Foundation for Endangered Languages
11. Book Reviews
Review of Austin ed. 2003: Language Documentation and Description: Nancy Dorian
Peter K. Austin, ed. 2003. Language documentation and description, Volume 1. London: Hans Rausing Endangered Languages Project. Paperback; 178 pp.
Significant in the title of this book is the order in which the terms documentation and description appear. Adequate description has for some time been considered the foremost goal of fieldwork projects, with coverage considered comfortably complete if a project produced a grammar, a dictionary, and a collection of texts (the GDT triad). The contributors to this volume subscribe instead to the more recent definition of adequate coverage signaled by the term documentation. This new objective includes a very full and very broadly usable record of the language under study, the ideal record requiring more cooperation among specialist researchers and also more cooperation between researchers and community members than descriptive projects typically have called for. If both forms of cooperation are successful, then the expertise of a variety of specialists is brought to bear on the project and the depth of documentation provides even for future and currently unforeseen needs on the parts of both the scientific community and the local community.
The commitment of all participants to goals as ambitious as these is one of the admirable and encouraging aspects of this collection, which presents David Crystal's public lecture at the launching of the Hans Rausing Endangered Languages Project (HRELP) at the School of Oriental and African Studies in London in early 2003 and revised papers from the workshop which followed it. Austin, in his introduction, points to just how much remains to be worked out for the emerging field of language documentation: how to acknowledge and balance the interests of the many relevant parties to a documentation project (e.g. funding agency, archivists, research team, speaker community, general public), how to train research teams with all the requisite linguistic and technical skills, how to keep intense involvement in documentation projects from impeding the academic careers of young researchers, how to arrive at responsible and ethical standards for documentation work and how to ensure the observance of any standards agreed upon. All of these problems are dealt with to some extent in the volume's contributions, and both the complexity of the challenges and the dedication of the researchers are very much in evidence. Though the papers differ a great deal in focus and scope, each one contains hard-won knowledge and experience from which both seasoned and prospective fieldworkers can benefit.
Those who have been engaged with the issue of language endangerment for some decades may be inclined to feel that considerable progress has been made in bringing the issue to the fore. Increasingly over the last two decades dissertations and articles have been written, conferences have been held, and especially in the past few years books of interest to a more general reading public have been published. Now, as the very occasion celebrated in this collection demonstrates, significant amounts of money are also being devoted to the study and support of endangered languages. But Crystal's keynote talk for the HRELP launching ('Endangered languages: What should we do now?') punctures any premature sense of self-congratulation about the distance traveled in this respect, as he compares the general public awareness of threats to biological species with the minimal or absent public awareness of threats to small languages. Crystal urges vigorous use of the media, the arts, the internet, and the schools to engage the public with the issue of impending language loss, concentrating in his talk on the arts, with their unique potential for imaginative and empathic impact. Surprised by the current lack of artistic engagement with a subject as powerful as loss of an entire human language, he suggests a number of measures aimed at improving the situation, from creating an endangered-language databank or archive that broadcasters, journalists, filmmakers, even poets or dramatists, could consult when considering a project related to endangered languages, to establishing a prize for artistic achievement in literature or film bearing on language endangerment or loss.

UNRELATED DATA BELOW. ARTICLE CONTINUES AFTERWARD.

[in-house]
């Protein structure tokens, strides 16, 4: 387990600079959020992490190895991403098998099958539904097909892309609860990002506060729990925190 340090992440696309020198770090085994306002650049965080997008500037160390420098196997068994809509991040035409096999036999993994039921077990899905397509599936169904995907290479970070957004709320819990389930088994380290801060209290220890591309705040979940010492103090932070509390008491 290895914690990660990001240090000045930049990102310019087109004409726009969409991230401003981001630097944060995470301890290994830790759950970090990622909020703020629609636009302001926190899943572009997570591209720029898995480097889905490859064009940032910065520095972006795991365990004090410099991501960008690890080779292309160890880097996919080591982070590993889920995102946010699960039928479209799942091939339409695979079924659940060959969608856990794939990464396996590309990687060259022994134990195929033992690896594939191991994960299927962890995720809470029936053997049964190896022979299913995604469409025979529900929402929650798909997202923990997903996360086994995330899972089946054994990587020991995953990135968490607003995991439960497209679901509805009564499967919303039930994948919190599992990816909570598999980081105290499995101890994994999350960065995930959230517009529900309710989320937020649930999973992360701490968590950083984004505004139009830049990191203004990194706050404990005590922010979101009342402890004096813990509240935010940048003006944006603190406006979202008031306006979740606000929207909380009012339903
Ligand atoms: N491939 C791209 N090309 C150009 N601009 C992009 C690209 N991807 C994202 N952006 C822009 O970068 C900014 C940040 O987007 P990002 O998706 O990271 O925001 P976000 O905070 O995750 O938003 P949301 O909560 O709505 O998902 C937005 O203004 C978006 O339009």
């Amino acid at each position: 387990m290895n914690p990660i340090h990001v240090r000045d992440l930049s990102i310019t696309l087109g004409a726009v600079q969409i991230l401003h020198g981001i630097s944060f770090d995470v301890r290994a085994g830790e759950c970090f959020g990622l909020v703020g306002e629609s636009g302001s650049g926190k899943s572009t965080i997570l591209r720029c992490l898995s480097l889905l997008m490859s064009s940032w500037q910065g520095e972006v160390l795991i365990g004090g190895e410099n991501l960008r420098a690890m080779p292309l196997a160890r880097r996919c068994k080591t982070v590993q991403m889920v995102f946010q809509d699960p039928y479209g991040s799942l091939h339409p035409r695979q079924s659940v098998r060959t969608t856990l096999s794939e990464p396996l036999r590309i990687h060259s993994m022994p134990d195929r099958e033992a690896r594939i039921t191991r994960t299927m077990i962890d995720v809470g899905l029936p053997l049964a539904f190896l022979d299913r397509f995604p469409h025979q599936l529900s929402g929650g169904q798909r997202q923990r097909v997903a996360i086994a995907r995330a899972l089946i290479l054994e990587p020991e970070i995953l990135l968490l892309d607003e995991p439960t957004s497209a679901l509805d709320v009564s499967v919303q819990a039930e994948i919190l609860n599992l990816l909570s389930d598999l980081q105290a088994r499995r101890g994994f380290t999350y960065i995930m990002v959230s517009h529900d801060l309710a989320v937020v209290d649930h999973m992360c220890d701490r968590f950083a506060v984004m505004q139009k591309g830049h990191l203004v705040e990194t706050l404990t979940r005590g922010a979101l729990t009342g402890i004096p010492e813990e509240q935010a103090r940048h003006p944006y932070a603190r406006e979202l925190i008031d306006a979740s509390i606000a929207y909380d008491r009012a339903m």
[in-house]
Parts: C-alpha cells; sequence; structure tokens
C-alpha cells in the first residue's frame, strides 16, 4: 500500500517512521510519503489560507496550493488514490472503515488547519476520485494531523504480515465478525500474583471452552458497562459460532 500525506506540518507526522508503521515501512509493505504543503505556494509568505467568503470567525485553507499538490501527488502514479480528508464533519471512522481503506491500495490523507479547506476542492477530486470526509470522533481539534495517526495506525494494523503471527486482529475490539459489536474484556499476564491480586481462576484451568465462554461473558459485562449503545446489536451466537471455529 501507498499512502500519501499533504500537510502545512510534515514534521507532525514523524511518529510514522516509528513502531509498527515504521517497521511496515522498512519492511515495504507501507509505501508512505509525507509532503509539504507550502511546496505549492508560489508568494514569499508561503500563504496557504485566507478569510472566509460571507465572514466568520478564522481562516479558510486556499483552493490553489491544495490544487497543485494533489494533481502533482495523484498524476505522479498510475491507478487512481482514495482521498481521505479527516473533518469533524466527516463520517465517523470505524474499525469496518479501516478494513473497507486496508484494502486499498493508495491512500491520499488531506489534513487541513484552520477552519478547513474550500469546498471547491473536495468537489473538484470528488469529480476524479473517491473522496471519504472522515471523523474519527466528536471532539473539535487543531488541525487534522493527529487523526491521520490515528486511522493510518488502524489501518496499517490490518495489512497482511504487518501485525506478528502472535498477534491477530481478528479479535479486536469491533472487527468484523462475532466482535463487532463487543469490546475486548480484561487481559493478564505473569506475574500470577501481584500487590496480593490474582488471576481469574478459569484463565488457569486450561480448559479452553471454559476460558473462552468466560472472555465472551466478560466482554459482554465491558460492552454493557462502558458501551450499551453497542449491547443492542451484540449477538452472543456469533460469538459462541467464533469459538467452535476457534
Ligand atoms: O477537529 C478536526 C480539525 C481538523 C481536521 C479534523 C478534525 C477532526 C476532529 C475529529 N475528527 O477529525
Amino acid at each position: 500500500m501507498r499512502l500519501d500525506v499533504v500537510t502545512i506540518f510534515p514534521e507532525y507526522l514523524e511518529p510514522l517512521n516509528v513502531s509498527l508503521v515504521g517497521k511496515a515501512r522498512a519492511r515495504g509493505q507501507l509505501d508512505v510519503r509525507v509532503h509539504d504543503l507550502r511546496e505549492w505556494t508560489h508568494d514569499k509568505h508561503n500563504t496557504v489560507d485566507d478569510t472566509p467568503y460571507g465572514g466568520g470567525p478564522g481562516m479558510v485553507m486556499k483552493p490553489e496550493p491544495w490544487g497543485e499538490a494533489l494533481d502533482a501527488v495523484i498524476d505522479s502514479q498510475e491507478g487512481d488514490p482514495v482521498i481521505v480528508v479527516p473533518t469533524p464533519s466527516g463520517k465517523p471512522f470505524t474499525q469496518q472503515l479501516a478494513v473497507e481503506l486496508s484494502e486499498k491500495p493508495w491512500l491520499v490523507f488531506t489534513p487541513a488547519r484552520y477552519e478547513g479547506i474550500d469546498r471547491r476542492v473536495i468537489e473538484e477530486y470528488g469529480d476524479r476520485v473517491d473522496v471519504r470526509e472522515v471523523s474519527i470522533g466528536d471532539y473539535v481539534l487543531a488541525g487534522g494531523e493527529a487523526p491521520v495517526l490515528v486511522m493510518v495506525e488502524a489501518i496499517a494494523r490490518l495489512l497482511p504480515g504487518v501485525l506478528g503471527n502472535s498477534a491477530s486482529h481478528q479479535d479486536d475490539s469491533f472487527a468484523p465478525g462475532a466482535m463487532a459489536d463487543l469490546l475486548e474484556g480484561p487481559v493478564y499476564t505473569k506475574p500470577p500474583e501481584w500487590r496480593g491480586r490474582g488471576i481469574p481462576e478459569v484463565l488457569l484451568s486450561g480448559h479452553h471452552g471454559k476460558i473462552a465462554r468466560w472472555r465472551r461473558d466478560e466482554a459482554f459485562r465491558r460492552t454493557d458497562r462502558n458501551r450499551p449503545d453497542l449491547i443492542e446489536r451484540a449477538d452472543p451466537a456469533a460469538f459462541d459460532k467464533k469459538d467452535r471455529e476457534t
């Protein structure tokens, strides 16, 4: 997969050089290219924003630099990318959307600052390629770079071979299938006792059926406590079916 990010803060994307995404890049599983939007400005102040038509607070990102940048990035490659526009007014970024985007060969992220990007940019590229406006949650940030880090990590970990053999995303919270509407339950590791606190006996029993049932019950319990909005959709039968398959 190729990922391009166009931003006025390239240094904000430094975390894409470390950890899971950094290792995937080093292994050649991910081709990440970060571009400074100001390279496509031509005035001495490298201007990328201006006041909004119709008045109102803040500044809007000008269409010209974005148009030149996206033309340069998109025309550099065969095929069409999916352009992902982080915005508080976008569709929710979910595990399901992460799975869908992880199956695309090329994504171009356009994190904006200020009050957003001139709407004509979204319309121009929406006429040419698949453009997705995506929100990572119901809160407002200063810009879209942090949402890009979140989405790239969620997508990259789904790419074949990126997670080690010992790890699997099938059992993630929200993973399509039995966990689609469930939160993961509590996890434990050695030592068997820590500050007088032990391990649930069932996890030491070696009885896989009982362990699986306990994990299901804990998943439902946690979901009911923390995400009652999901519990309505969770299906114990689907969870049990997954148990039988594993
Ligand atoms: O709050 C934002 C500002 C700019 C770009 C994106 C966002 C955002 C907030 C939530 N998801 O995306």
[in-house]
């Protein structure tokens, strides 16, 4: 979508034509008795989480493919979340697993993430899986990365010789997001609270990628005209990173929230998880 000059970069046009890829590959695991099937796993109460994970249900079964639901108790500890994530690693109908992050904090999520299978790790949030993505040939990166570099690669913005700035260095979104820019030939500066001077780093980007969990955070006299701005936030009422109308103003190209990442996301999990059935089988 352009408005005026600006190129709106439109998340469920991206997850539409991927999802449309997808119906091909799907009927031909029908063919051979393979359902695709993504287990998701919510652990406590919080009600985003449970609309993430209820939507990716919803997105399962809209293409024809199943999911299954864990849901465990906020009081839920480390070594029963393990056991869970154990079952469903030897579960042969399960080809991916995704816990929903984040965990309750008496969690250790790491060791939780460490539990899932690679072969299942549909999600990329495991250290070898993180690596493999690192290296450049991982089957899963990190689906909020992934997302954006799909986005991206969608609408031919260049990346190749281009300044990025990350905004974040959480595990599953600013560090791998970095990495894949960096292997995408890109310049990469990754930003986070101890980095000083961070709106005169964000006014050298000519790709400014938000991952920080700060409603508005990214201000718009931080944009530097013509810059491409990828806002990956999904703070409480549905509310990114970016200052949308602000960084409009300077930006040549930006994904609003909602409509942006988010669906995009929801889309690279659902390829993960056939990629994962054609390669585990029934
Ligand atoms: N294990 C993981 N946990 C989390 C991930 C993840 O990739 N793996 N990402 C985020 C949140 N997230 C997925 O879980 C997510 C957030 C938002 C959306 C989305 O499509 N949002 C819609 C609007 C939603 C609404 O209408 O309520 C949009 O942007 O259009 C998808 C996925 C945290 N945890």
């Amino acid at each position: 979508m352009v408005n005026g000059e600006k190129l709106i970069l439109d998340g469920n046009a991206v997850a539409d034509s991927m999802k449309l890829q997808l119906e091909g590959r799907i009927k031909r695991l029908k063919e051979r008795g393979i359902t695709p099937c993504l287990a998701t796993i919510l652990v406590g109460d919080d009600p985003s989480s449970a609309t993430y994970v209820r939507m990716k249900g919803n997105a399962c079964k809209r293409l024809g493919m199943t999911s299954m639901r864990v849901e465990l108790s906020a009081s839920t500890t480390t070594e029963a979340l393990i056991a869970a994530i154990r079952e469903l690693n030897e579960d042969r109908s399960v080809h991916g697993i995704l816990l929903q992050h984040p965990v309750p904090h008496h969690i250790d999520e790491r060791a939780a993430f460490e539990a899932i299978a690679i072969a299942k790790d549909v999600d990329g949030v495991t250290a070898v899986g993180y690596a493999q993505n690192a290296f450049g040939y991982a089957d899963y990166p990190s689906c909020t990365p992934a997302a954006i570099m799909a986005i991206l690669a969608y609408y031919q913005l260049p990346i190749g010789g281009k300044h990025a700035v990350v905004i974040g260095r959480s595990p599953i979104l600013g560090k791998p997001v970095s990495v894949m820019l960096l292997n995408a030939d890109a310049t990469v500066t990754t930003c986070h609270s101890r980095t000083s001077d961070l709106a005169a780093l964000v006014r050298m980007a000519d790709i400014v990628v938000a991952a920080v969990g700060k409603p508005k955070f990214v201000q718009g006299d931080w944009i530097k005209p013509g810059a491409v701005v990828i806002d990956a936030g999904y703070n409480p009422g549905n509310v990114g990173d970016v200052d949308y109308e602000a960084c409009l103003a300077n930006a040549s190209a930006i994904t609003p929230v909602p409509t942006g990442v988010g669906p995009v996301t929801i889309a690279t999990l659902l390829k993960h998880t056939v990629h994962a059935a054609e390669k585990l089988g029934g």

Anthony Woodbury's contribution, 'Defining documentary linguistics', highlights differences between the documentary and the descriptive approaches. Whereas in descriptive work the texts and dictionary were intended as support for the grammatical analysis, naturally occurring discourse is itself the primary object of documentary work; out of discourse documentation then emerge description and analysis, open always to change as documentation proceeds and broadens. Woodbury envisions a theorization of data itself in the pursuit of documentation, with appropriate debate over sampling and its adequacy and consideration of what the nature of the record of a language can and should be. Text curation is central to this enterprise, with a carefully accumulated trove of natural discourse data drawn on to illuminate the range of possible uses to which discourse can be put in a particular language community.